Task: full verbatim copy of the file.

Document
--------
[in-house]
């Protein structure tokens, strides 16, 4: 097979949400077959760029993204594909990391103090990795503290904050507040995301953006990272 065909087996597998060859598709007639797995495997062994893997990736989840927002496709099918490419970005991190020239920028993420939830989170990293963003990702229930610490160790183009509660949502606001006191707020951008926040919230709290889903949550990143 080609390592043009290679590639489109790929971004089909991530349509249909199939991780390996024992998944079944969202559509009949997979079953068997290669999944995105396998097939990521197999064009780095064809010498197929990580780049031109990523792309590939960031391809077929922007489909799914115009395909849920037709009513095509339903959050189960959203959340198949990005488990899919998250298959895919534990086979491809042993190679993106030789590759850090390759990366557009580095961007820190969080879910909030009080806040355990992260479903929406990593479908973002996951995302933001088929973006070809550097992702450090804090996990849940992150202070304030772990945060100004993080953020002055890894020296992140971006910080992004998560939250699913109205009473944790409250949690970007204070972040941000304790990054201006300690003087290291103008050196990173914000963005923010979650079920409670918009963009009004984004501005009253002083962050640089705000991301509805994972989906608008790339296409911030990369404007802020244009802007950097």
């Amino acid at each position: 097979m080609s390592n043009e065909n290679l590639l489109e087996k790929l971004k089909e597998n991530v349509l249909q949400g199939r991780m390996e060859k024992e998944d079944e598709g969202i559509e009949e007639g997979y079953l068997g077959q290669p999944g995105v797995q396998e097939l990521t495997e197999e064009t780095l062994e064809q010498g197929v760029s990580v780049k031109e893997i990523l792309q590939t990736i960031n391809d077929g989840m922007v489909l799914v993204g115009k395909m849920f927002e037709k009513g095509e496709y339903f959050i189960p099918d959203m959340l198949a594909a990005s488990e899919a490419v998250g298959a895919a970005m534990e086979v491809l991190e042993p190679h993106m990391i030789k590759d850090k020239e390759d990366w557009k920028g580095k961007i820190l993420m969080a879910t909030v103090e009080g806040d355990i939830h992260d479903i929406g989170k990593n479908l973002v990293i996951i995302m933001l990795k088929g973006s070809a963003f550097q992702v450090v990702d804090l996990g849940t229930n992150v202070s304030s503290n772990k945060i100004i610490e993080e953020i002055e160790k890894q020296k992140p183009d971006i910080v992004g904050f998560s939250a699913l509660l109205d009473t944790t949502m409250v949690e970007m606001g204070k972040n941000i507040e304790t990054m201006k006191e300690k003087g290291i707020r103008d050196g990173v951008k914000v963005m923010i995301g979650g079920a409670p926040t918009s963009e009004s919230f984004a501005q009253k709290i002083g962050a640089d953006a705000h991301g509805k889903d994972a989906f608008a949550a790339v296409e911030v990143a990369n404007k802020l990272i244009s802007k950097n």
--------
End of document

[in-house]
């Protein structure tokens, strides 16, 4: 097979949400077959760029993204594909990391103090990795503290904050507040995301953006990272 065909087996597998060859598709007639797995495997062994893997990736989840927002496709099918490419970005991190020239920028993420939830989170990293963003990702229930610490160790183009509660949502606001006191707020951008926040919230709290889903949550990143 080609390592043009290679590639489109790929971004089909991530349509249909199939991780390996024992998944079944969202559509009949997979079953068997290669999944995105396998097939990521197999064009780095064809010498197929990580780049031109990523792309590939960031391809077929922007489909799914115009395909849920037709009513095509339903959050189960959203959340198949990005488990899919998250298959895919534990086979491809042993190679993106030789590759850090390759990366557009580095961007820190969080879910909030009080806040355990992260479903929406990593479908973002996951995302933001088929973006070809550097992702450090804090996990849940992150202070304030772990945060100004993080953020002055890894020296992140971006910080992004998560939250699913109205009473944790409250949690970007204070972040941000304790990054201006300690003087290291103008050196990173914000963005923010979650079920409670918009963009009004984004501005009253002083962050640089705000991301509805994972989906608008790339296409911030990369404007802020244009802007950097």
């Amino acid at each position: 097979m080609s390592n043009e065909n290679l590639l489109e087996k790929l971004k089909e597998n991530v349509l249909q949400g199939r991780m390996e060859k024992e998944d079944e598709g969202i559509e009949e007639g997979y079953l068997g077959q290669p999944g995105v797995q396998e097939l990521t495997e197999e064009t780095l062994e064809q010498g197929v760029s990580v780049k031109e893997i990523l792309q590939t990736i960031n391809d077929g989840m922007v489909l799914v993204g115009k395909m849920f927002e037709k009513g095509e496709y339903f959050i189960p099918d959203m959340l198949a594909a990005s488990e899919a490419v998250g298959a895919a970005m534990e086979v491809l991190e042993p190679h993106m990391i030789k590759d850090k020239e390759d990366w557009k920028g580095k961007i820190l993420m969080a879910t909030v103090e009080g806040d355990i939830h992260d479903i929406g989170k990593n479908l973002v990293i996951i995302m933001l990795k088929g973006s070809a963003f550097q992702v450090v990702d804090l996990g849940t229930n992150v202070s304030s503290n772990k945060i100004i610490e993080e953020i002055e160790k890894q020296k992140p183009d971006i910080v992004g904050f998560s939250a699913l509660l109205d009473t944790t949502m409250v949690e970007m606001g204070k972040n941000i507040e304790t990054m201006k006191e300690k003087g290291i707020r103008d050196g990173v951008k914000v963005m923010i995301g979650g079920a409670p926040t918009s963009e009004s919230f984004a501005q009253k709290i002083g962050a640089d953006a705000h991301g509805k889903d994972a989906f608008a949550a790339v296409e911030v990143a990369n404007k802020l990272i244009s802007k950097n």